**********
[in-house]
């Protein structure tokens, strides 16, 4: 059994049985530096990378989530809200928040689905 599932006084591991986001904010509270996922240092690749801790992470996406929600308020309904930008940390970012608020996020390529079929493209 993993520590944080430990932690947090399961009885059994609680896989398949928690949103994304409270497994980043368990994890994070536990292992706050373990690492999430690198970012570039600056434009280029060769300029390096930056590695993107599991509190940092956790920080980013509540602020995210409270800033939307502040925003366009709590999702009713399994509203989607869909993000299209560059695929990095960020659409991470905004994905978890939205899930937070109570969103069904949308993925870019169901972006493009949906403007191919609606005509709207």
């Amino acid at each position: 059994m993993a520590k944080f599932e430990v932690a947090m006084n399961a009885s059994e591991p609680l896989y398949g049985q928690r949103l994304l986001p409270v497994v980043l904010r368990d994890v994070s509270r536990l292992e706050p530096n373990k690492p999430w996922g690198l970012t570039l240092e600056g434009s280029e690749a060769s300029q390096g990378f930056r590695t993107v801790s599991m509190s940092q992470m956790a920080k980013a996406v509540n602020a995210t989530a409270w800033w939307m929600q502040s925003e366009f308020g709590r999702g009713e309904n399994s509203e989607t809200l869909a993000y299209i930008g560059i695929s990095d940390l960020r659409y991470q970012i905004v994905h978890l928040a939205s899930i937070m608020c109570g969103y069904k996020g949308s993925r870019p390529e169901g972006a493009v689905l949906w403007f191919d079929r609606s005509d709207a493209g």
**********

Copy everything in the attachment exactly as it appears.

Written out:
[in-house]
């Protein structure tokens, strides 16, 4: 059994049985530096990378989530809200928040689905 599932006084591991986001904010509270996922240092690749801790992470996406929600308020309904930008940390970012608020996020390529079929493209 993993520590944080430990932690947090399961009885059994609680896989398949928690949103994304409270497994980043368990994890994070536990292992706050373990690492999430690198970012570039600056434009280029060769300029390096930056590695993107599991509190940092956790920080980013509540602020995210409270800033939307502040925003366009709590999702009713399994509203989607869909993000299209560059695929990095960020659409991470905004994905978890939205899930937070109570969103069904949308993925870019169901972006493009949906403007191919609606005509709207």
């Amino acid at each position: 059994m993993a520590k944080f599932e430990v932690a947090m006084n399961a009885s059994e591991p609680l896989y398949g049985q928690r949103l994304l986001p409270v497994v980043l904010r368990d994890v994070s509270r536990l292992e706050p530096n373990k690492p999430w996922g690198l970012t570039l240092e600056g434009s280029e690749a060769s300029q390096g990378f930056r590695t993107v801790s599991m509190s940092q992470m956790a920080k980013a996406v509540n602020a995210t989530a409270w800033w939307m929600q502040s925003e366009f308020g709590r999702g009713e309904n399994s509203e989607t809200l869909a993000y299209i930008g560059i695929s990095d940390l960020r659409y991470q970012i905004v994905h978890l928040a939205s899930i937070m608020c109570g969103y069904k996020g949308s993925r870019p390529e169901g972006a493009v689905l949906w403007f191919d079929r609606s005509d709207a493209g």